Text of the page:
In addition to hiring more teachers, we need the flexibility and ability to hire more social-emotional support staff. We are not a “typical” public school. We’re located within one of the most, if not the most, impoverished wards in DC. Our school must have adequate resources, both financial and human, to effectively meet the needs of our students. Rather than manage the student population, the District has increased the overall student population vis-à-vis school closing and consolidation plans. We’re headed, precisely, in the wrong direction. School buildings, such as Johnson Middle School, must never be considered for closure. Our school should not have any more than three-to-four hundred students. Anything over that limit is bad education policy and highly ineffective.

Union Specific Concern

Concern #4:  In order to recruit more DCPS teachers, the WTU needs to champion teacher development and quality.

Unfortunately, teacher’s unions has a negative reputation. It isn’t uncommon to hear the following, “teacher’s unions protect bad teachers,” or “teacher’s unions protect only disgruntled, veteran teachers.” This image of the union has to change. I can’t help but notice how many young teachers there are within DCPS. We have a huge base, and need to maximize our potential. We need more mobilizing efforts via social networks, such as Twitter, Facebook, and blogs to name a few. As long as the negative reputation exists, many teachers will hesitate to take part within the union. Not to demean or disrespect earlier WTU Presidents, but relying on snail mail, and even emails, is not sufficient enough to maximize the WTU’s reach.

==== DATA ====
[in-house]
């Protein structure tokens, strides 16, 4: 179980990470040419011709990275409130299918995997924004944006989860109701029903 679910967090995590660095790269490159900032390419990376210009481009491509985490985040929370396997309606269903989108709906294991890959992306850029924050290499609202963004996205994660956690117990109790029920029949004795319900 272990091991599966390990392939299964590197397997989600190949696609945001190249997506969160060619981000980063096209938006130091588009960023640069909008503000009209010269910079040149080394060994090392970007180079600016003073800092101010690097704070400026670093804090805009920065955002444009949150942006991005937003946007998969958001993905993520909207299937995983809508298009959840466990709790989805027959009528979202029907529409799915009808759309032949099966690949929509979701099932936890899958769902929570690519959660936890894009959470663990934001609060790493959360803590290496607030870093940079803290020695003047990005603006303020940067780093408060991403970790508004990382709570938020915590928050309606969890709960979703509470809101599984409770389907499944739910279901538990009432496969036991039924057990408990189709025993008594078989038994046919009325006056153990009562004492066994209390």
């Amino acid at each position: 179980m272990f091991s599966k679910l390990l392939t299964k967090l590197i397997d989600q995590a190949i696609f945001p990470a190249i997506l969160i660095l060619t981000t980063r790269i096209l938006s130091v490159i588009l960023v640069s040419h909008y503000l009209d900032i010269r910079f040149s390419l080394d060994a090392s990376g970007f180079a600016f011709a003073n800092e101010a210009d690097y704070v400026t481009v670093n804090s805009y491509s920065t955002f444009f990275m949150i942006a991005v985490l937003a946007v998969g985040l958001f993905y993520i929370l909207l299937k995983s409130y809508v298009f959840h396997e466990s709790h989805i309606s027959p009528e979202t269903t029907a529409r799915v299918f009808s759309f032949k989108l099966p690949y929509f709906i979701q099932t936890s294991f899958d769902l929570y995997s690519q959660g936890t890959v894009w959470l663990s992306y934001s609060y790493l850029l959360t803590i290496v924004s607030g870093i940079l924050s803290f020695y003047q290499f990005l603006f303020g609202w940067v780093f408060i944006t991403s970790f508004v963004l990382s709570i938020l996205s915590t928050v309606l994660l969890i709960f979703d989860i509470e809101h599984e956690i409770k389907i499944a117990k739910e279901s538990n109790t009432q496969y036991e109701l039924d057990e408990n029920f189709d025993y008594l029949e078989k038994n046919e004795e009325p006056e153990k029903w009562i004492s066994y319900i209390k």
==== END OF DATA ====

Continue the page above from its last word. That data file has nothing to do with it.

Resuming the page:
Possible Solutions:

             One of the easiest ways to recruit more teacher participation is through Twitter. First, the WTU needs to embark on a massive twitter recruiting campaign, in attempts to gain as many DCPS teachers as “followers” as possible. Second, the WTU must devote time, every day, to tweet a positive message of affirmation and support to all DCPS teachers (followers). By amassing a large twitter following, communication between members will undoubtedly increase. Lastly, the WTU can communicate any, or all, messages (tweets) to its’ members (followers) in real-time, and not solely rely on snail mail or email.

Another point to consider, the WTU should embark on its’ own version of a #RealEdTalk tour, much the same way that Michelle Rhee, Dr. Steve Perry, and George Parker recently completed. The WTU should make arrangements to secure at least one public school building per ward, in order to schedule a Q & A forum with all DCPS teachers. This would be a great opportunity to dispel any negative myths, promote an agenda or plan of action, and recruit more active participation from its’ members. It’s important to note, should such an event emerge, the schedule must be teacher-friendly. Meetings should not start prior to 4:30pm, at the earliest. It takes time for teachers to wrap up the end of the school day, as well as travel to such an event. I propose a start time between 5:00 – 5:30pm. Again, maximizing participation must be the goal. Teachers want to take part. We just need adequate time, and the opportunity to attend.

Closing Remarks